It could certainly be argued the miners are buried together in a mass grave that could be marked appropriately and provide the touchstone the families need.  The rest of the debate then comes down to money.

One of the problems is the open-ended task of the Pike River Recovery Agency.

Getting under way in early 2018, the agency was initially funded at about $22 million for three years. Its allocated funding increased to $36m last year and to the end of June this year the agency has spent about $18m. It expects to spend another $12m up to June 30, 2020 but it’s a good bet its work won’t be done by then.

Progress, as you would expect with intolerance of any risk, has been painfully slow. Miners broke through the 30 metres seal and re-entered the drift on May 21 and work is now under way on another seal 170m into the drift. On completion the drift will be tidied up for access by mining vehicles and equipment.

The agency wants to install a remote ventilation plug at the end of the drift to maintain a barrier between the atmosphere over the roof fall and the fresh air in which drift recovery and forensic examination work will take place.

On September 13 the agency provided a copy of the final execution plan for re-entry and recovery of the drift to WorkSafe for review.  The plan sounds expensive and it probably will be although agency chief executive Dave Gawn says it’s been costed in the latest estimates.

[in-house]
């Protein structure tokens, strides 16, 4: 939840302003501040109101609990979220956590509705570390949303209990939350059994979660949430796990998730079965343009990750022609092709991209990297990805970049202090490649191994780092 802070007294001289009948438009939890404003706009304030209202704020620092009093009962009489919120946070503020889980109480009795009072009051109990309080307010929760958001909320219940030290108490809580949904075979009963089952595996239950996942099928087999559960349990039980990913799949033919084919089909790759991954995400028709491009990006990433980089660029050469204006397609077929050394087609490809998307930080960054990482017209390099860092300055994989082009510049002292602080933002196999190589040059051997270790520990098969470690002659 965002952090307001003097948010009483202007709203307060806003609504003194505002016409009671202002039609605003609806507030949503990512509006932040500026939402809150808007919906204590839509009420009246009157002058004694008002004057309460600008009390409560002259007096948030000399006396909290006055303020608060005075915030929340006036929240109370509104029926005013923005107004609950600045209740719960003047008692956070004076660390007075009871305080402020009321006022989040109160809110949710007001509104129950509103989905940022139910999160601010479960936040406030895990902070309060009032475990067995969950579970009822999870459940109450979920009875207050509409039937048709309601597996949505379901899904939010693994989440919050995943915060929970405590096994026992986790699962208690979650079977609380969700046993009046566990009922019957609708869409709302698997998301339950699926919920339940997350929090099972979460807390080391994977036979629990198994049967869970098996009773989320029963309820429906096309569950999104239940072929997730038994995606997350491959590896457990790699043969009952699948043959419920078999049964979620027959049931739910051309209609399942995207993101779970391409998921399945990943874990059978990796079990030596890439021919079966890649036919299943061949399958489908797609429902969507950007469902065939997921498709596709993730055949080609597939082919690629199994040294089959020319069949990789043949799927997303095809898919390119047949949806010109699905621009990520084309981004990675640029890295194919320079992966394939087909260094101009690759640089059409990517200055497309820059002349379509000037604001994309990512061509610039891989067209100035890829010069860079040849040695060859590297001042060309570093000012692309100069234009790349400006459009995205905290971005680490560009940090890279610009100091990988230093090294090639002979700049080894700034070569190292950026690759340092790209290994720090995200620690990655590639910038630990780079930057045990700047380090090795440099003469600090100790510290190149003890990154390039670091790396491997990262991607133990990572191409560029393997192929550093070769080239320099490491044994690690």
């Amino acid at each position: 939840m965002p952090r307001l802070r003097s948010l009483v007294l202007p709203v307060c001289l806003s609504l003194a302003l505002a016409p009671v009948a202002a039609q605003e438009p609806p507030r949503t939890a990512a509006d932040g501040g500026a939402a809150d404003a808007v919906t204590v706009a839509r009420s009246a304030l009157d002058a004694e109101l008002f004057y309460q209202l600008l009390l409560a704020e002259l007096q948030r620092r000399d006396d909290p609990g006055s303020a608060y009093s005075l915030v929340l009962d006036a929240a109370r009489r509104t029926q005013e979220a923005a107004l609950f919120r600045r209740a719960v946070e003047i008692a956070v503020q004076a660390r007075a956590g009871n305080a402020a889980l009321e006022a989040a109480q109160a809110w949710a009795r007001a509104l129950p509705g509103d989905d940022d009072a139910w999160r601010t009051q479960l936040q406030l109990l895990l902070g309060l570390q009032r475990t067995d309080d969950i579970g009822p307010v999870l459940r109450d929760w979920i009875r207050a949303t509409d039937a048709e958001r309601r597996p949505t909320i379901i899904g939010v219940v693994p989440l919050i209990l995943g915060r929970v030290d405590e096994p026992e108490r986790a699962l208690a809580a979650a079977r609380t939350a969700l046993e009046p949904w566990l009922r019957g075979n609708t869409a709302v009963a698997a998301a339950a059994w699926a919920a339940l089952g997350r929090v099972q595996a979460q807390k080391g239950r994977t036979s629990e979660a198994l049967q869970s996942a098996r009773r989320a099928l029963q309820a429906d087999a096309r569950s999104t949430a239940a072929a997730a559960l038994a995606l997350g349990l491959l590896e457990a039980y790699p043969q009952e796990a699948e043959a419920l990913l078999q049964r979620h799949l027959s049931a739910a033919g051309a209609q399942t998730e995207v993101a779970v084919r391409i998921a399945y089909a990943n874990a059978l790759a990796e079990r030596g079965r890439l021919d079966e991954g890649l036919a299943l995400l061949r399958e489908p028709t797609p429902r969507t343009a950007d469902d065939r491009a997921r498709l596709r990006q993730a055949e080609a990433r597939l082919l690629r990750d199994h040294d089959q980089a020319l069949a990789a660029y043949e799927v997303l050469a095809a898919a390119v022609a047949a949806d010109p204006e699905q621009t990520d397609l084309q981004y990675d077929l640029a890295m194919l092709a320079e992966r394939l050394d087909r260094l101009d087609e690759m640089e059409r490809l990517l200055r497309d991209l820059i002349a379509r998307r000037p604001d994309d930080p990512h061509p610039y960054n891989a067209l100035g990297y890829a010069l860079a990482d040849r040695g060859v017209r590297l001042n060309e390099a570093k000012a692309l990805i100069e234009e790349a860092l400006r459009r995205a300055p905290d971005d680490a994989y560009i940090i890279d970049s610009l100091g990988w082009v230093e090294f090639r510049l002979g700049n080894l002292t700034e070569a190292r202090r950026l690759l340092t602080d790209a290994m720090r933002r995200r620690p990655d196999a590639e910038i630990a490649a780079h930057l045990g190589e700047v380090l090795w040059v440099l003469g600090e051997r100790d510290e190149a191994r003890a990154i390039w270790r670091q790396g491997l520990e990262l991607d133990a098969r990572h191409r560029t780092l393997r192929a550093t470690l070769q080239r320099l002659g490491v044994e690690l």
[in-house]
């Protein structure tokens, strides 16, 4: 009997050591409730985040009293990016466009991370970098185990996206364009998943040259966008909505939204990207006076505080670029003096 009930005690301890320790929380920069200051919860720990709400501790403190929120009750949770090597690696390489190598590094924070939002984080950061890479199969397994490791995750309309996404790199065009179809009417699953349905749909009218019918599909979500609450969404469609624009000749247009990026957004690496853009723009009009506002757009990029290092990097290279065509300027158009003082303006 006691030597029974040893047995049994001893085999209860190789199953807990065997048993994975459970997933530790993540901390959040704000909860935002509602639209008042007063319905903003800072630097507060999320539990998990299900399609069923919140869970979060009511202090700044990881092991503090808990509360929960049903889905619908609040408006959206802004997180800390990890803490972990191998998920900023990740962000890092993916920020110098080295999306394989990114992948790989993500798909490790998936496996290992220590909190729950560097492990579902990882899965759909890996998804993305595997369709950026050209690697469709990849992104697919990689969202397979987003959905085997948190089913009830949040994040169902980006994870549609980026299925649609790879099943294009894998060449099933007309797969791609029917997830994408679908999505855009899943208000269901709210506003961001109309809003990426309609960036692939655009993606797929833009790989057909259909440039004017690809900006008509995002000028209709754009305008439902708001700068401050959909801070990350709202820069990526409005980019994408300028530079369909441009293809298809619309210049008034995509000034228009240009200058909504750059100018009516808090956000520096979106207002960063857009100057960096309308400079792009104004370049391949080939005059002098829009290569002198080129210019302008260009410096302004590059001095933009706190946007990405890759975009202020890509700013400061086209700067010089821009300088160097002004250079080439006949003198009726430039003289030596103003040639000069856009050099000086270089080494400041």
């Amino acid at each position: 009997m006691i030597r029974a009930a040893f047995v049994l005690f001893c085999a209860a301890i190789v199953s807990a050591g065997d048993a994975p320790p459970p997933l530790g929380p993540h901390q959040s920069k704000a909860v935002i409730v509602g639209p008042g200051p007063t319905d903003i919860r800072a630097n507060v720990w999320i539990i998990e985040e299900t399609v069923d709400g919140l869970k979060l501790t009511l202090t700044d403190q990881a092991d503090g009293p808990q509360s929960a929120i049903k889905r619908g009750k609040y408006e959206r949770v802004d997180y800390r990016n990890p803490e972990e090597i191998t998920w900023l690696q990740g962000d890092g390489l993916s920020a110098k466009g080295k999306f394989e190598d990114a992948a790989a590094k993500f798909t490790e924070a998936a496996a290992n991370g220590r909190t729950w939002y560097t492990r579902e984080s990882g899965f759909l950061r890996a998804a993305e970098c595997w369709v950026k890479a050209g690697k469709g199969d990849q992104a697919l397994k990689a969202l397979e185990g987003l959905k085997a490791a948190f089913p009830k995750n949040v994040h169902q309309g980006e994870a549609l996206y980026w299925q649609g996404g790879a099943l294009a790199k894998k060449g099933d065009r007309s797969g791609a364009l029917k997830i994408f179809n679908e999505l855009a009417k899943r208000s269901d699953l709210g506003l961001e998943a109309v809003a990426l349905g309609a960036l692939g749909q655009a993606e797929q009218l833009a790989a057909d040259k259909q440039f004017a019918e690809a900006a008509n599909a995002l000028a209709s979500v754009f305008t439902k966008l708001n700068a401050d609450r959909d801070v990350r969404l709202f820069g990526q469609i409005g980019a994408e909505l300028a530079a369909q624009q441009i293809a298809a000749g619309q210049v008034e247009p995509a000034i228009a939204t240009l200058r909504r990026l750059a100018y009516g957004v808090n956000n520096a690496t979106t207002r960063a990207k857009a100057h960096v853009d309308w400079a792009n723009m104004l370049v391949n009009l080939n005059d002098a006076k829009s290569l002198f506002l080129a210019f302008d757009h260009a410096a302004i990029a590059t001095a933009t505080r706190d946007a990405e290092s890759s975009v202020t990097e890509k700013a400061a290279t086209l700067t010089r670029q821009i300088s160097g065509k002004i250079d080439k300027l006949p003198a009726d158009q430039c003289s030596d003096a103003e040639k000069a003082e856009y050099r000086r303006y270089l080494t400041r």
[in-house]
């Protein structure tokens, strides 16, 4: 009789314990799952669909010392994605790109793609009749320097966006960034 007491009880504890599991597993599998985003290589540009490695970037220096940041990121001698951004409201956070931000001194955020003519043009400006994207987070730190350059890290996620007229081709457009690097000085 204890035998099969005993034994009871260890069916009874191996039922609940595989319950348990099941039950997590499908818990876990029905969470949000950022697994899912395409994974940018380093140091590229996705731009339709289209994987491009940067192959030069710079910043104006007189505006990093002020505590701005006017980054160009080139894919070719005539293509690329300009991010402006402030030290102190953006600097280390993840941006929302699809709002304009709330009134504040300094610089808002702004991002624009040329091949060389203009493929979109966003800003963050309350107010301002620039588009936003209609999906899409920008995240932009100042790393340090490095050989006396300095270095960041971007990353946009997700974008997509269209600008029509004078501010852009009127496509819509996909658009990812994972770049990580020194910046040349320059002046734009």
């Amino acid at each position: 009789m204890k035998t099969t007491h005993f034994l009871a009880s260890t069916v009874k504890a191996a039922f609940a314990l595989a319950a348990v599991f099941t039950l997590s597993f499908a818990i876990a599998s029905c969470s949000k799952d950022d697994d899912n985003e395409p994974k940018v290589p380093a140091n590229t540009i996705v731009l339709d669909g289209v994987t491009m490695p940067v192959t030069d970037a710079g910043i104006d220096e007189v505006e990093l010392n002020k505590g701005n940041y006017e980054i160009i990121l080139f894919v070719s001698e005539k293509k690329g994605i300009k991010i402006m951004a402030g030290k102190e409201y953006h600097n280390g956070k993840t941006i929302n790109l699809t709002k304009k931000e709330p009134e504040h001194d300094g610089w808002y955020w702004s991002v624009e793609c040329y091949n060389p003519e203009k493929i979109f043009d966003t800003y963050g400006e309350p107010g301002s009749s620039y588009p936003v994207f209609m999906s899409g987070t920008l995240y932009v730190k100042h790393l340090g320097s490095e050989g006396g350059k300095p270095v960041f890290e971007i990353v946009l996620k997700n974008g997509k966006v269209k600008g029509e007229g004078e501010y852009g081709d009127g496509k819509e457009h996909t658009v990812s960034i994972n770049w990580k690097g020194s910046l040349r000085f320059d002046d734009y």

Estimates are one thing, and as anyone building a house will know, estimates, even if they allow for contingencies, are rarely generous enough.  And that is really the problem. The Government has committed to an ambitious project without knowing how much it will cost. It has already spent too much to pull back and must carry on whatever the cost because it can’t let the spending to date be wasted.

The agency is no doubt staffed by dedicated and skilled people who want to complete their mission but at the moment they essentially have a blank cheque.  That’s why I think the decision to re-enter was ill-considered and driven partly by an emotional Labour Party tie to its roots with the miners of the West Coast. That’s all fine, but it should not have used taxpayer money to indulge its sentimentality.

A compensation payment to the Pike River families and a finite sum given to the West Coast in memory of the miners who died at Pike River would have been a more fitting and wiser use of the money.

This idea will not please people like the admirable Anna Osborne and Sonya Rockhouse, who have fought valiantly for re-entry. Their stories are heart-rending but should not determine distributions from the public purse, nor be allowed to dominate the unquestioning media coverage.

Pike River minister Andrew Little, in a statement stronger on emotion than reason, says the recovery of the Pike River mine drift is a “simple, necessary and long overdue act of justice”.  It is also a potential black hole for public money.